I’ve got a couple reasons to circle back around to W.S. Hicks, the New York manufacturer about which I’ve written a few times. As I was organizing around the museum, there were a couple of examples I haven’t shown you that I’ve been meaning to. Here’s the first one:
The mechanism appears to be the Mabie 1853 patent, with a nose that advances by twisting the back half of the pencil, but this one is much later, which I know from the hallmark at the top of the pencil:
That big H, with a W above the crossbar and an S below it, is a Hicks mark I’m asked about frequently. I can now tell you, with the assistance of American Writing Instrument Trademarks 1870-1953, that it is a great help in dating the pencil:
William S. Hicks’ Sons registered the mark in 1914, and in the application, Edward D. Hicks claimed that it was first used by the firm on November 1, 1912; so much as we like to refer to pencils such as this one as “Victorians,” it is Victorian in style only . . . that mark reveals that it was made after Victoria died in 1901, and in fact after her successor died, as well . . . “Georgian” woudl be a more historically accurate name for one like this.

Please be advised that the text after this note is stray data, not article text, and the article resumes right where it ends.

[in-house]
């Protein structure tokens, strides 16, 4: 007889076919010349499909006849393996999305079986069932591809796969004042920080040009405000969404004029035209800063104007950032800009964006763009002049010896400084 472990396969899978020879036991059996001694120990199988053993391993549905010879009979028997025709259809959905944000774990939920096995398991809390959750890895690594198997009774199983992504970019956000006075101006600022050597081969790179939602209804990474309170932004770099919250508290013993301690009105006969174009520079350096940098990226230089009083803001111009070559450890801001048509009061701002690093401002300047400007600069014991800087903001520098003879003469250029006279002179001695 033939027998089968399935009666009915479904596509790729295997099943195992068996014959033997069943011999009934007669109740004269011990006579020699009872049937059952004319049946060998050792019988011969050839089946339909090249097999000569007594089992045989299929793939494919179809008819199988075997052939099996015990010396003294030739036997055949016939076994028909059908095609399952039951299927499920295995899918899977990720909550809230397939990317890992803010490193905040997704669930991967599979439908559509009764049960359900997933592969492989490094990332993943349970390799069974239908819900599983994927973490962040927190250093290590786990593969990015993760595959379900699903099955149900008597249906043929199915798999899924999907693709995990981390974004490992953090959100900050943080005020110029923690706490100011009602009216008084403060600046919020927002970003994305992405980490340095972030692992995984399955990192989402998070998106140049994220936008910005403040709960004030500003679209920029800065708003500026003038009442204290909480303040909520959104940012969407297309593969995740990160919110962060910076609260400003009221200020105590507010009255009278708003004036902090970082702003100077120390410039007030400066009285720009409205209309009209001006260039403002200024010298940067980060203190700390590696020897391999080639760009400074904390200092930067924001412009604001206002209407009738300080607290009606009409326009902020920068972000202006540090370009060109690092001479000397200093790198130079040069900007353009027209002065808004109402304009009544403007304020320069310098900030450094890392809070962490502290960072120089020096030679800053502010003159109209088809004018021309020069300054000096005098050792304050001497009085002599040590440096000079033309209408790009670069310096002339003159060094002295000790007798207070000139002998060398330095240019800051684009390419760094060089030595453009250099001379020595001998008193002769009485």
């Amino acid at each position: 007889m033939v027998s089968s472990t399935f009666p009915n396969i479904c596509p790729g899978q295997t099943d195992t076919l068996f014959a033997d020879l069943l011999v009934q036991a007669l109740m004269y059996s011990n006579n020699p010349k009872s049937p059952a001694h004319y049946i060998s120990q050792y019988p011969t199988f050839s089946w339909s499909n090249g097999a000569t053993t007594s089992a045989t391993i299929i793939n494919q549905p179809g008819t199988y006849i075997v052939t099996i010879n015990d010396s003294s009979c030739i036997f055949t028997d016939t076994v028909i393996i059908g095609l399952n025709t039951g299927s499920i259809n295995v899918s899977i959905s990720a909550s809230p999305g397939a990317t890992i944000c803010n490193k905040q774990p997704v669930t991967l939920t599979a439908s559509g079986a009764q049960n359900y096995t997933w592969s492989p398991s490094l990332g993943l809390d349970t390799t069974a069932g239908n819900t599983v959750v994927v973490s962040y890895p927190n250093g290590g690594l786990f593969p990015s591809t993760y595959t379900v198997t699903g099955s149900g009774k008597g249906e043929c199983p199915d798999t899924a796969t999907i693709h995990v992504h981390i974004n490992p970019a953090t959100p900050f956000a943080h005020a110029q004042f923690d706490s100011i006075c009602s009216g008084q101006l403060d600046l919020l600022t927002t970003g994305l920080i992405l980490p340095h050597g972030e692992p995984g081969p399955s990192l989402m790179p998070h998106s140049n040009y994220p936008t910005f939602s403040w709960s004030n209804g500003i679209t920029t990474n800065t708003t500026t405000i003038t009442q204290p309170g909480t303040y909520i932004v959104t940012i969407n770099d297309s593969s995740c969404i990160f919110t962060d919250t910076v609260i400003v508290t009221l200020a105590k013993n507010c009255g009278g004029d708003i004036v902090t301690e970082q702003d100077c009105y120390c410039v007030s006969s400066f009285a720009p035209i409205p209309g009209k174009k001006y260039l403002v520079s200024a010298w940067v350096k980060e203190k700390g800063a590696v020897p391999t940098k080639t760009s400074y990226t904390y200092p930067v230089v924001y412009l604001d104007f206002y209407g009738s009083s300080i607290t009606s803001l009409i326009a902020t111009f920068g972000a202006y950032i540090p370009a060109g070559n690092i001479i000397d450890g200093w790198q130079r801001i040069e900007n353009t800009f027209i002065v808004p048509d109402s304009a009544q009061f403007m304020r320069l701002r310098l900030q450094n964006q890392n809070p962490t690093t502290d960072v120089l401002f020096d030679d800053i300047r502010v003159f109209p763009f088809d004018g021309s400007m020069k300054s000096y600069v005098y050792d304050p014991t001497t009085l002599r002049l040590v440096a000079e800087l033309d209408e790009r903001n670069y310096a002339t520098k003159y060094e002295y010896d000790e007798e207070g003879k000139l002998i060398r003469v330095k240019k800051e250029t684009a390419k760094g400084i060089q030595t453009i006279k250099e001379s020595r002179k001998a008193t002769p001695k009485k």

The ringtop looks freakishly large on this one, which gives you some idea how small this one is:
Here it is shown alongside that massive multicolor Hicks/Cartier I wrote about last year (see http://leadheadpencils.blogspot.com/2016/10/hicks-family-oddities-ii.html).
There was one other W.S. Hicks pencil that turned up while I was reorganizing things that I wanted to show you:
This one also has the post-1912 mark on it, which isn’t at all surprising on this one (the mechanism, we know, was patented in 1918 – see http://leadheadpencils.blogspot.com/2016/10/hicks-family-oddities-i.html).
What’s interesting about this one is the machine work that went into the barrel . . . I can’t tell if this was pressed, stamped or acid etched. I don’t think it’s machine chased or engraved: